Skip to main content

Exceeding Expectations

Supported by the growth of the Angels community, we believe Iceland will continue to exceed everyone’s expectations.
Angels team 17 August 2018
Team spirit and determination have driven the remarkable progress made by the Angels community in Iceland. 
With a population of just over 330,000, not many would have predicted that Iceland was going to qualify for a spot in World Cup 2018. But not only did they become the smallest nation to have participated in the elite competition, they also did it by topping their qualification group, defeating football powerhouses like England and the Netherlands along the way. This is all the more impressive when we consider that its football team was ranked 131 in 2010, the national coach still works as a part-time dentist, and heavy snowfall makes outdoor training impossible for almost half the year.

There have been many speculations about what the determining factor for their success might have been, but most commentators agreed that there were two key attributes: team spirit and determination. It is these two same components, we believe, which have driven the remarkable progress made by the Angels community in Iceland. 

Being the most sparsely populated country in Europe, nearly all stroke patients in the acute phase are treated by Landspitali University Hospital (LUH) in Reykjavik – also known as the National University Hospital – where around 70 percent of Icelandic children are born. 

In December 2017, three nurses from LUH's Neurology Department joined Angels Initiative’s inaugural Train-the-Trainer (TTT) meeting in Wiesbaden: Marianne Klinke, Kristín Ásgeirsdóttir and Jónína Haflíðadóttir. The stakes were high. Unlike other countries where we have at least one dedicated Angels Consultant, it was up to these three determined ladies to take as much learning as they can, and bring them home to implement while juggling their main day-to-day responsibilities. As with the Icelandic football team, nothing could have prepared us for all the surprises achieved by this incredible team. 

In May 2018, less than five months after attending the TTT meeting, LUH reported that they had started implementing a new pathway for administration of recanalization therapy based on insights obtained from several simulations. The results speak for themselves: 296% increase in patients who have received recanalization procedures (compared to 2014 – 2016) and reduction of median Door-To-Treatment (DTT) times from 79 to 25 minutes (record time: 13 minutes) when the pathway is functioning. This was well beyond the goals they had set for themselves which was to diminish DTT times by 50% within the first 6 months and double the number of patients who receive acute recanalization therapy. 

We also admire how quick it took for the nurses to translate and initiate the implementation of the post-acute phase Fever, Sugar, and Swallowing (FeSS) Clinical Treatment Protocols in the stroke unit. By now, the protocols have been taught both within the hospital and within the Icelandic patients’ stroke association and necessary revisions been conducted to ensure better compliance with the guidelines. They have also collected valid baseline data from approximately 200 patients to compare before and after measures.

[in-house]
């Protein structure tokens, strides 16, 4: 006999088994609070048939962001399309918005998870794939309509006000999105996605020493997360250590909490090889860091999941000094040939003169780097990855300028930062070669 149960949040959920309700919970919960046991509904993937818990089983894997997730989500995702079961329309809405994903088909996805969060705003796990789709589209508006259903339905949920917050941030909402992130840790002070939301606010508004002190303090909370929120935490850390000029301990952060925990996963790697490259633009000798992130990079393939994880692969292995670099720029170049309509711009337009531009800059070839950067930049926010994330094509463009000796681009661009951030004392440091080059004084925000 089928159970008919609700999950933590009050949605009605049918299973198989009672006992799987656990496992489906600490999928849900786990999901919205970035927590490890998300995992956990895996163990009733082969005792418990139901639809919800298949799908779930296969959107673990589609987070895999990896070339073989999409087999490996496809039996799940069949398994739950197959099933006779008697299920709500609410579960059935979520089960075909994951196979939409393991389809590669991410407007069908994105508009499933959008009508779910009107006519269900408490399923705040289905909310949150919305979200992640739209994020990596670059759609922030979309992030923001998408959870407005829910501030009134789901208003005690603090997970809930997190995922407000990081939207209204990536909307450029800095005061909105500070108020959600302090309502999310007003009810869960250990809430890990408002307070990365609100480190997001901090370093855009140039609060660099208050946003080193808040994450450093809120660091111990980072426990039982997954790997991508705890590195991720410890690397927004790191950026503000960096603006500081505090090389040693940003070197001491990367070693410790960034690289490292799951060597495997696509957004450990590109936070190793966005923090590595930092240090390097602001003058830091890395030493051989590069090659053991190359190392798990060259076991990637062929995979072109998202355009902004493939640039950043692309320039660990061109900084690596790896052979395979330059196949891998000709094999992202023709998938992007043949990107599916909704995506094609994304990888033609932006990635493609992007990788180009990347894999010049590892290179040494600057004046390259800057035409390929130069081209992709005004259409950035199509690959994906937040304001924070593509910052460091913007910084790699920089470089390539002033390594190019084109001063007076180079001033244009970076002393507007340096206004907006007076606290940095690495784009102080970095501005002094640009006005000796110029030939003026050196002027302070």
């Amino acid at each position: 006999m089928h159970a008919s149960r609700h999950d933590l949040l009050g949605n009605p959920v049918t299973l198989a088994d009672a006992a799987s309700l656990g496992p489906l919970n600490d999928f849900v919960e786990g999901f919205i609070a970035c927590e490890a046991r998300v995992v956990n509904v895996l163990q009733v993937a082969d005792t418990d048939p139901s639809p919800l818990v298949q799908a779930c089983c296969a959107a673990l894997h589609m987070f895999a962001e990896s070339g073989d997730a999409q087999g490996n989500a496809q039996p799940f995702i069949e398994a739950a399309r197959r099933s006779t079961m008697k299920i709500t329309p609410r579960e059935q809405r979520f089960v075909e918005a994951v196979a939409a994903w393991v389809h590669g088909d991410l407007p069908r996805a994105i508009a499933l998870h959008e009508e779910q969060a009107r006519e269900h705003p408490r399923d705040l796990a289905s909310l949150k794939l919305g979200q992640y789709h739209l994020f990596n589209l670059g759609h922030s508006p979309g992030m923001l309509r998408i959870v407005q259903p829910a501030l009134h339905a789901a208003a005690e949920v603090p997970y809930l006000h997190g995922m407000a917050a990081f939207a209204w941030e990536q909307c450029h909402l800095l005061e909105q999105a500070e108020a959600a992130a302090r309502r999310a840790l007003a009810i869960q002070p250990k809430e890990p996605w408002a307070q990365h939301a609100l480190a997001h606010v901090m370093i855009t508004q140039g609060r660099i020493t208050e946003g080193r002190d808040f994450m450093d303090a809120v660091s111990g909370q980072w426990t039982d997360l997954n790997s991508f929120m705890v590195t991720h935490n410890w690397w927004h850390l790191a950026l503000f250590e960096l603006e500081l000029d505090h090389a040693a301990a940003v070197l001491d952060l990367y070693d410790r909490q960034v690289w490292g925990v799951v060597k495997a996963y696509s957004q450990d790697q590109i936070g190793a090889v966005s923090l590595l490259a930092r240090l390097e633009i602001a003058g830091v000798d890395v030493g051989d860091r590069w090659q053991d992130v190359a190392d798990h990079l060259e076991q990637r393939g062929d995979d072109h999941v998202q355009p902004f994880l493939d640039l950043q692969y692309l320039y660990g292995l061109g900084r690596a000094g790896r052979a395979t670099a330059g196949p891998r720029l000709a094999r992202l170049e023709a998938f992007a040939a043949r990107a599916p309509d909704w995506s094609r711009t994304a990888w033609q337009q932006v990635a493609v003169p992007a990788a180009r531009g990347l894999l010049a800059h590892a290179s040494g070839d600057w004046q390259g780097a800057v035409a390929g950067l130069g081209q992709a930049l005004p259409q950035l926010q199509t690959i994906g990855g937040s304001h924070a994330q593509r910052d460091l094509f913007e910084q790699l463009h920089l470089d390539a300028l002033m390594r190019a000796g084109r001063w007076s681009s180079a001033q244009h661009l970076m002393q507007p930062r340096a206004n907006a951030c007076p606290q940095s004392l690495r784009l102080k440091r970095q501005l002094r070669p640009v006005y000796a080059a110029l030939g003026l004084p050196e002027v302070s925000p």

To top it all off, in case you thought they were content with these astonishing accomplishments, here are some of the activities planned for the next twelve months:
  • Obtain ethical permission from the Icelandic government to allow data export into RESQ
  • Travel to rural Neskaupstaður and Akureyri to implement pathways and to assist with the first simulations
  • Produce educational videos to ensure continuity of training 
  • Establish pathways for children with stroke and patients that are admitted to other non-specialized wards 
  • Acquire permission for more nighttime staffing to allow for an active care pathway 24/7
  • Collaboration with the Icelandic patients’ stroke association – a stroke day will be held in October 2018
  • Increase patient awareness through mass media involvement 
  • Modify academic curriculum for 3rd year nursing students to include focused stroke teaching and training of cases in managing fever, sugar and dysphagia
  • Establish a national professional stroke society
  • Launch the Icelandic Stroke Registry
The only thing which did not surprise us was how their project received the “Best Project of the Year” award within LUH.

Considering how they tripled their previous goals within less than the set time frame, and supported by growth of the Angels community, we are optimistic that Iceland will continue exceed everyone’s expectations. 

More stories like this


One Patient, One Miracle at a Time

Angels consultant Nilotpol Kumar shares a beautiful story from Assam in northeastern India that showcases the excellent work done at Hayat Superspeciality Hospital in Guwahati.

Building Regional Networks In Vietnam

A regional meeting recently held in Binh Dinh province is part of a strategy to save lives through the implementation of a streamlined, regionally-integrated stroke care system.

Fortis Hospital Noida | Tides and Strides of Stroke Care Excellence

Angels consultant Deepti Sawhney recounts the journey of India’s Fortis Hospital Noida, where perfectionism, quality monitoring, continuous improvement and a belief in excellence have so far delivered eight diamond awards.
Join the Angels community